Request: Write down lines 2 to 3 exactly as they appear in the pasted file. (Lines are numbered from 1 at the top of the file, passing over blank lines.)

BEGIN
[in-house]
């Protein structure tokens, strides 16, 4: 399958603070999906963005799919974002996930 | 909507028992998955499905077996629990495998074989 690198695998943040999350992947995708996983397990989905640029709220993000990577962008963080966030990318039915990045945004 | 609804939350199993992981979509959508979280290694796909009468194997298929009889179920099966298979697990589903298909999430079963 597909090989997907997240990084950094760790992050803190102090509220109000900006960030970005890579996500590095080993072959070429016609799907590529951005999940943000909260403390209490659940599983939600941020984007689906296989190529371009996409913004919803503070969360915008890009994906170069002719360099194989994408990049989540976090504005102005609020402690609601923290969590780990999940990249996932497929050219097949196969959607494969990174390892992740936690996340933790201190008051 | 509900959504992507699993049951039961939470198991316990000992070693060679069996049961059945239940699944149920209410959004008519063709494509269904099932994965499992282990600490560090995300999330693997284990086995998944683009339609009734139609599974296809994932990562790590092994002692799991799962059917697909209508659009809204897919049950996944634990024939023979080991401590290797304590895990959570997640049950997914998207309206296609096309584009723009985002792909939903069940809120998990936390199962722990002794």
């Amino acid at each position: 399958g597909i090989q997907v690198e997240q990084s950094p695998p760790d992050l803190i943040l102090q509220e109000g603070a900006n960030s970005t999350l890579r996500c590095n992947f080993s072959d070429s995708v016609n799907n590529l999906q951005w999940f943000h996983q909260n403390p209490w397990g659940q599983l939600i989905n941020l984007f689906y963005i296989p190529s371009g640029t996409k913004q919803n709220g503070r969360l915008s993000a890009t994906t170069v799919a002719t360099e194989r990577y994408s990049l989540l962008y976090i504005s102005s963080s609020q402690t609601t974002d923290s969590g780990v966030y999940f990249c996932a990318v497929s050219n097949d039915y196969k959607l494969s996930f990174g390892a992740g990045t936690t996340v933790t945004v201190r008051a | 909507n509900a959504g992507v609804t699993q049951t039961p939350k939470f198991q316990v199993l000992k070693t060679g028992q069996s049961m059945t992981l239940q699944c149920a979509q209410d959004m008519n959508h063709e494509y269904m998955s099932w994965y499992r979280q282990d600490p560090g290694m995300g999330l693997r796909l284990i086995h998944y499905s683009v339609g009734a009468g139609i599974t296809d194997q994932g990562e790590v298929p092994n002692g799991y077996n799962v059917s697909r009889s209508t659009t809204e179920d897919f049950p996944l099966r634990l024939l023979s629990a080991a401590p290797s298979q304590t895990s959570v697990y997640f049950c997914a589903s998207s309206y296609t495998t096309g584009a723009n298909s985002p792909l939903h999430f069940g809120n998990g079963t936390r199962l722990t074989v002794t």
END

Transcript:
């Protein structure tokens, strides 16, 4: 399958603070999906963005799919974002996930 | 909507028992998955499905077996629990495998074989 690198695998943040999350992947995708996983397990989905640029709220993000990577962008963080966030990318039915990045945004 | 609804939350199993992981979509959508979280290694796909009468194997298929009889179920099966298979697990589903298909999430079963 597909090989997907997240990084950094760790992050803190102090509220109000900006960030970005890579996500590095080993072959070429016609799907590529951005999940943000909260403390209490659940599983939600941020984007689906296989190529371009996409913004919803503070969360915008890009994906170069002719360099194989994408990049989540976090504005102005609020402690609601923290969590780990999940990249996932497929050219097949196969959607494969990174390892992740936690996340933790201190008051 | 509900959504992507699993049951039961939470198991316990000992070693060679069996049961059945239940699944149920209410959004008519063709494509269904099932994965499992282990600490560090995300999330693997284990086995998944683009339609009734139609599974296809994932990562790590092994002692799991799962059917697909209508659009809204897919049950996944634990024939023979080991401590290797304590895990959570997640049950997914998207309206296609096309584009723009985002792909939903069940809120998990936390199962722990002794």
């Amino acid at each position: 399958g597909i090989q997907v690198e997240q990084s950094p695998p760790d992050l803190i943040l102090q509220e109000g603070a900006n960030s970005t999350l890579r996500c590095n992947f080993s072959d070429s995708v016609n799907n590529l999906q951005w999940f943000h996983q909260n403390p209490w397990g659940q599983l939600i989905n941020l984007f689906y963005i296989p190529s371009g640029t996409k913004q919803n709220g503070r969360l915008s993000a890009t994906t170069v799919a002719t360099e194989r990577y994408s990049l989540l962008y976090i504005s102005s963080s609020q402690t609601t974002d923290s969590g780990v966030y999940f990249c996932a990318v497929s050219n097949d039915y196969k959607l494969s996930f990174g390892a992740g990045t936690t996340v933790t945004v201190r008051a | 909507n509900a959504g992507v609804t699993q049951t039961p939350k939470f198991q316990v199993l000992k070693t060679g028992q069996s049961m059945t992981l239940q699944c149920a979509q209410d959004m008519n959508h063709e494509y269904m998955s099932w994965y499992r979280q282990d600490p560090g290694m995300g999330l693997r796909l284990i086995h998944y499905s683009v339609g009734a009468g139609i599974t296809d194997q994932g990562e790590v298929p092994n002692g799991y077996n799962v059917s697909r009889s209508t659009t809204e179920d897919f049950p996944l099966r634990l024939l023979s629990a080991a401590p290797s298979q304590t895990s959570v697990y997640f049950c997914a589903s998207s309206y296609t495998t096309g584009a723009n298909s985002p792909l939903h999430f069940g809120n998990g079963t936390r199962l722990t074989v002794t």